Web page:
14. The Major Limitation of Cloning in Plasmids • Upper limit for clone DNA size is 12 kb • Requires the preparation of “competent” host cells • Inefficient for generating genomic libraries as overlapping regions needed to place in proper sequence • Preference for smaller clones to be transformed • If it is an expression vector there are often limitations regarding eukaryotic protein expression

  15. Bacteriophage lambda (λ) • A virus that infects bacteria • In 1971 Alan Campbell showed that the central third of the genome was not required for lytic growth. People started to replace it with E. coli DNA

  16. Lambda genome is approximately 49 kb in length. Only 30 kb is required for lytic growth. Thus, one could clone 19 kb of “foreign” DNA. Packaging efficiency 78%-100% of the lambda genome. A complete animation of the lytic cycle:

  17. Bacteriophage lambda • Protein capsule of lambda has a tight constraint on the amount of DNA that will fit inside it (~ 55kb) • By the early 1970’s we knew that a good portion of lambda was not required • “Junk” DNA COS site: Cohesive “sticky” ends Lysis Head Replication ori Tail Circularized lambda Lysogeny

  18. COS Lysis Head Replication ori Tail Not Quite Bacteriophage lambda • Eliminate the non-essential parts of lambda • Can now insert large pieces of DNA (~ 20 kb)

  19. Lambda was great: • Larger insert size • Introducing phage DNA into E.coli by phage infection is much more efficient than transforming E.coli with plasmid DNA But: • Have to work with plaques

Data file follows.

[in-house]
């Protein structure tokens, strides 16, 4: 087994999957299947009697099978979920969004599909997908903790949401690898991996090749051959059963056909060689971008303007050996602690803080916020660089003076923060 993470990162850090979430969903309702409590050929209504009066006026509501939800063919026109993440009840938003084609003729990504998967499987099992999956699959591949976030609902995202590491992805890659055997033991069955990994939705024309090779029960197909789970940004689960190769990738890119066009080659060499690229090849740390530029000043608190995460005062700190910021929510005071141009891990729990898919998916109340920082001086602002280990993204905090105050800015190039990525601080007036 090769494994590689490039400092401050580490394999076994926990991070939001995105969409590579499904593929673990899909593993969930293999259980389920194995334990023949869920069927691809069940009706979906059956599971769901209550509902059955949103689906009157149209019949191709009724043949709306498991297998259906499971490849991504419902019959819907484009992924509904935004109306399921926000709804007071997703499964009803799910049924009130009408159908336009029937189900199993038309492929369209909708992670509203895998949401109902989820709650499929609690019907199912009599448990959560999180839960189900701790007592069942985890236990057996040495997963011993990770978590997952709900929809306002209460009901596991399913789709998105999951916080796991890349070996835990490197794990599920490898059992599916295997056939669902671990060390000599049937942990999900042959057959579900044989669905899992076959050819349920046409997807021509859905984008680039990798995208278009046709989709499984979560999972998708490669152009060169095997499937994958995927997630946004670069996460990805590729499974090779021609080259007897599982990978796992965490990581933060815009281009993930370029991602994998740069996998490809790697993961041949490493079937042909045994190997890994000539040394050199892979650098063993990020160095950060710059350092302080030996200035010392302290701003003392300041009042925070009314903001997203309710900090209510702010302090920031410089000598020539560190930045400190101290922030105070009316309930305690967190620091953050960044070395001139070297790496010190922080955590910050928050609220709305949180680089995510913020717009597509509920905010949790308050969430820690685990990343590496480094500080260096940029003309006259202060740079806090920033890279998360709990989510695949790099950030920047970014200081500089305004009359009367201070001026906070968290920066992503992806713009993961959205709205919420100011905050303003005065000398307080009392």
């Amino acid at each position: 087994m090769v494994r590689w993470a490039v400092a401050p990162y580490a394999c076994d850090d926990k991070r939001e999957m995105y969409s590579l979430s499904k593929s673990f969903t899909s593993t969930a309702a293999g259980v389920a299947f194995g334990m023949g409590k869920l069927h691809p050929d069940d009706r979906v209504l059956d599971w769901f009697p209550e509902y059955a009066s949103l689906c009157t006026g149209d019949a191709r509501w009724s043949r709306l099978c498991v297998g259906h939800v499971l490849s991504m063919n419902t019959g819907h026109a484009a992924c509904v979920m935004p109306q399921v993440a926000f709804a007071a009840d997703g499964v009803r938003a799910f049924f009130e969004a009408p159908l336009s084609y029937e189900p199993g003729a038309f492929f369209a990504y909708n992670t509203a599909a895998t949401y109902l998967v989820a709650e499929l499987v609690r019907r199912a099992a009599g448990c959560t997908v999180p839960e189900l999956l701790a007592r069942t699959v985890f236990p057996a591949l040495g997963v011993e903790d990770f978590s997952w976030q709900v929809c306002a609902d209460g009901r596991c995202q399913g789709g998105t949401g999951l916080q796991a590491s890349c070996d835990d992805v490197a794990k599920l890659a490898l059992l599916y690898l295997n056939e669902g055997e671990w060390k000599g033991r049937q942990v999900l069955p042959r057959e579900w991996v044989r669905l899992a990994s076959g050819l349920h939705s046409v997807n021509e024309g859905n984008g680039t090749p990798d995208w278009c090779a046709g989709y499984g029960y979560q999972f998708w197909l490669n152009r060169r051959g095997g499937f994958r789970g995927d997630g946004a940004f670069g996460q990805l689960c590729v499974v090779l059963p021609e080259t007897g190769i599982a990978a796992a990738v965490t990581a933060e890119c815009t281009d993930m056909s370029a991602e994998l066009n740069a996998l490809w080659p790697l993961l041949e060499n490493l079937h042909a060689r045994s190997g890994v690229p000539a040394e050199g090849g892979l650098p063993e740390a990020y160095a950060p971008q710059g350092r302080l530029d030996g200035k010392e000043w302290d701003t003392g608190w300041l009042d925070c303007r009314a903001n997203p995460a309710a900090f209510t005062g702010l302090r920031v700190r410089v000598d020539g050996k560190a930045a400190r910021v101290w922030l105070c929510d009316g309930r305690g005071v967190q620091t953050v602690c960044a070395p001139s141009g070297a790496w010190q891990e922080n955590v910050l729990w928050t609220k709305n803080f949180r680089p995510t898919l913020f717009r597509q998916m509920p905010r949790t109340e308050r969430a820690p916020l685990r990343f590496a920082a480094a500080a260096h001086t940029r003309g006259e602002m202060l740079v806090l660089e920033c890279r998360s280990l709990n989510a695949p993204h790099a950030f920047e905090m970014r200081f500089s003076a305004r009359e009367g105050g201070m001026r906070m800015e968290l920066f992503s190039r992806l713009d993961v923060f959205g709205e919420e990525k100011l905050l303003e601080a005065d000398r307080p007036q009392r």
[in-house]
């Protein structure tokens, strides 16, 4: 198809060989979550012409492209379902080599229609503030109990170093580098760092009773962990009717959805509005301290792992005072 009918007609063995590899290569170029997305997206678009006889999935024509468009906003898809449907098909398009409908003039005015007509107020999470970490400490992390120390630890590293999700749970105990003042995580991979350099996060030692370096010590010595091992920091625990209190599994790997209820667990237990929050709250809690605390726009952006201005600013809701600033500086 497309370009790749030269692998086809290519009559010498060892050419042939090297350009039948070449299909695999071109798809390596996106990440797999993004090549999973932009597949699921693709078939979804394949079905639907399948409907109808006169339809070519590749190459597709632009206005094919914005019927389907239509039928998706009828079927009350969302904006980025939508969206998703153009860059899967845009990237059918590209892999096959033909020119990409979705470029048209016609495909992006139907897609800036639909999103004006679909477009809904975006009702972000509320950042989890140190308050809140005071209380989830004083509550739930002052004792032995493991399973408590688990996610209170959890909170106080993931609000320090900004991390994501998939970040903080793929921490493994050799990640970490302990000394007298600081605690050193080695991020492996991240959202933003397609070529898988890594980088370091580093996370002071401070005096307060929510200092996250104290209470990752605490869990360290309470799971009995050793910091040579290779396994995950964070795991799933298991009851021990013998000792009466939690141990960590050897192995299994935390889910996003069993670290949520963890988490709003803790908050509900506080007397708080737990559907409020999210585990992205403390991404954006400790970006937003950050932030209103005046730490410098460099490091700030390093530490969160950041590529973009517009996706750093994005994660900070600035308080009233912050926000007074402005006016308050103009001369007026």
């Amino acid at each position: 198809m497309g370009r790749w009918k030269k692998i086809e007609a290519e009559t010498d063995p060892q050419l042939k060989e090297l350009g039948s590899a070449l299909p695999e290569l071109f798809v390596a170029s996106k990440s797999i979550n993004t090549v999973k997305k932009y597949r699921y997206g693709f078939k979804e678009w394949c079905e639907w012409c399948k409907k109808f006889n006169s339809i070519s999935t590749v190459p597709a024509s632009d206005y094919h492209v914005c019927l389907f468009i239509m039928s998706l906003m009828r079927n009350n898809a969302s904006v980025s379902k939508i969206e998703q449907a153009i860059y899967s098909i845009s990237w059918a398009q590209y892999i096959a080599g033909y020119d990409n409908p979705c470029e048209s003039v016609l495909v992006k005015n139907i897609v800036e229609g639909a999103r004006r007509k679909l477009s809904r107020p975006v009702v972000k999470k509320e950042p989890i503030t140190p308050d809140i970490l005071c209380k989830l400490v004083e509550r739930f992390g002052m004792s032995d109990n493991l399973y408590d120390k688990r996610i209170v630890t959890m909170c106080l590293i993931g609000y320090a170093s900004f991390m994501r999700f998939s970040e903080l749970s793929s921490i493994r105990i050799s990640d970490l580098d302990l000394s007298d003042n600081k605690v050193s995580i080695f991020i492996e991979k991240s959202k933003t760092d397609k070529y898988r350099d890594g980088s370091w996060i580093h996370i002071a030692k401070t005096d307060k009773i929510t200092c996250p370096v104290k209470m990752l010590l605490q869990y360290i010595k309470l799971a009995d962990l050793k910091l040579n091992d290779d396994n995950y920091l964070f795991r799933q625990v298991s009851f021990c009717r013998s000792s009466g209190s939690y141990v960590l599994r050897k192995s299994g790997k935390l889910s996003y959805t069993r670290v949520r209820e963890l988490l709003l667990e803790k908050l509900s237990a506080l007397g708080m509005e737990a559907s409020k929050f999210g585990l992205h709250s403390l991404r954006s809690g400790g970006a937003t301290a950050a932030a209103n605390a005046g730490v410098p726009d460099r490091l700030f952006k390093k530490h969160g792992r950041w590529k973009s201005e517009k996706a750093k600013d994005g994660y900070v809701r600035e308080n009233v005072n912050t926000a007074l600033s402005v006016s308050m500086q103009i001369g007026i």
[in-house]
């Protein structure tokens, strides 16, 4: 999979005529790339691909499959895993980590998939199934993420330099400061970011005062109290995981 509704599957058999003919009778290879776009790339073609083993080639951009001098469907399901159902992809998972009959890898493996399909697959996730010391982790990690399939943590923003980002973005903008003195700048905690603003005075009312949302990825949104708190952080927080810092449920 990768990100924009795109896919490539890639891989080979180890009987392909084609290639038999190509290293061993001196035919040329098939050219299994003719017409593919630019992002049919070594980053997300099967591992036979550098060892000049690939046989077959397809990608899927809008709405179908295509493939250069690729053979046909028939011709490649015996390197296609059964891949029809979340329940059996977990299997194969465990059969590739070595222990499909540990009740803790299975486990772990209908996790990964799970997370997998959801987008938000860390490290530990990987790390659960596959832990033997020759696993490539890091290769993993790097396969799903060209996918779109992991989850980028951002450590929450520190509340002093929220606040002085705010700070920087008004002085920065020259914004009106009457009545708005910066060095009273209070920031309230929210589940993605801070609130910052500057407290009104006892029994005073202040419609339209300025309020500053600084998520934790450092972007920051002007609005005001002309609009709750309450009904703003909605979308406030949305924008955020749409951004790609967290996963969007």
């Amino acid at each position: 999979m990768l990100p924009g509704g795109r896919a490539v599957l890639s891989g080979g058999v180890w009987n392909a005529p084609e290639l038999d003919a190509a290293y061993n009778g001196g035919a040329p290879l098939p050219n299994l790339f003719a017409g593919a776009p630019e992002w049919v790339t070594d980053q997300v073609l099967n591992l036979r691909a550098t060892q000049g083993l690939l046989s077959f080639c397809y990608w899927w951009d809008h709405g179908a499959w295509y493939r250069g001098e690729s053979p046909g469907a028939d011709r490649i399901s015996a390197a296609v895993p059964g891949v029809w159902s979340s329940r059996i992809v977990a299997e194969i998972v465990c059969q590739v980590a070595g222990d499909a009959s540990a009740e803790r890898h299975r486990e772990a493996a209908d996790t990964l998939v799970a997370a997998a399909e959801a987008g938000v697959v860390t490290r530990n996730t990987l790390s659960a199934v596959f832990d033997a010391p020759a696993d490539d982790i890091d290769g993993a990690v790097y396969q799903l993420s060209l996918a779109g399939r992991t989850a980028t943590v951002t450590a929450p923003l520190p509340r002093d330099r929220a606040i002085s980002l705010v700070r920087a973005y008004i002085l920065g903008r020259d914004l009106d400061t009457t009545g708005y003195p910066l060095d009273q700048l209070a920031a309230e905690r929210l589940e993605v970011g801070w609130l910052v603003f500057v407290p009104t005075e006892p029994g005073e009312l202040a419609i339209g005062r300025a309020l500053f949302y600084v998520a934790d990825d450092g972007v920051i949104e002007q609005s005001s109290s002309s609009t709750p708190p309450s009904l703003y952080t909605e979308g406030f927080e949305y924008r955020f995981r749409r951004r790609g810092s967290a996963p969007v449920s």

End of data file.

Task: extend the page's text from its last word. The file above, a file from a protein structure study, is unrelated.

20. ori 21.5 kb TetR cos Cos site is the only requirement for packaging into phage particle EcoRI Cosmids • Hybrid vectors: plasmids that contain bacteriophage lambda cos sites • DNA (~ 33-48 kb) cloned into restriction site, the cosmid packaged into viral particles and these phages used to infect E.coli • Cosmid can replicate in bacterial cell, so infected cells grow into normal colonies • Insert DNA limited by the amount of DNA that can fit into phage capsule • Somewhat unstable, difficult to maintain

  21. Other Vectors • BACs (Bacterial artificial chromosomes) • Large low copy number plasmids (have ori and selectable marker) • Can be electroporated into E. coli • Useful for sequencing genomes, because insert size 100 - 300kb • YAC (Yeast Artificial Chromosome) • Can be grown in E.coli and Yeast • Miniature chromosome (contains ori, selectable markers, two telomeres, and a centromere • Can accept 200 kb -1000 kb; useful for sequencing • Ti plasmids; to introduce genes into plants • Expression vectors

  22. How do you identify and clone a gene of interest? • Screen A DNA library: • Genomic • cDNA • Use Polymerase Chain Reaction (PCR) to clone gene of interest

  23. Genomic Library

  24. cDNA library

  25. What can you do with a library? • Can be used to complement a mutant (this is more common for research in bacteria). • Can use it in a colony hybridization.

  26. Screening libraries by colony hybridization

  27. Polymerase Chain Reaction (PCR)

  28. Agarose gel electrophoresis

  29. Restriction Mapping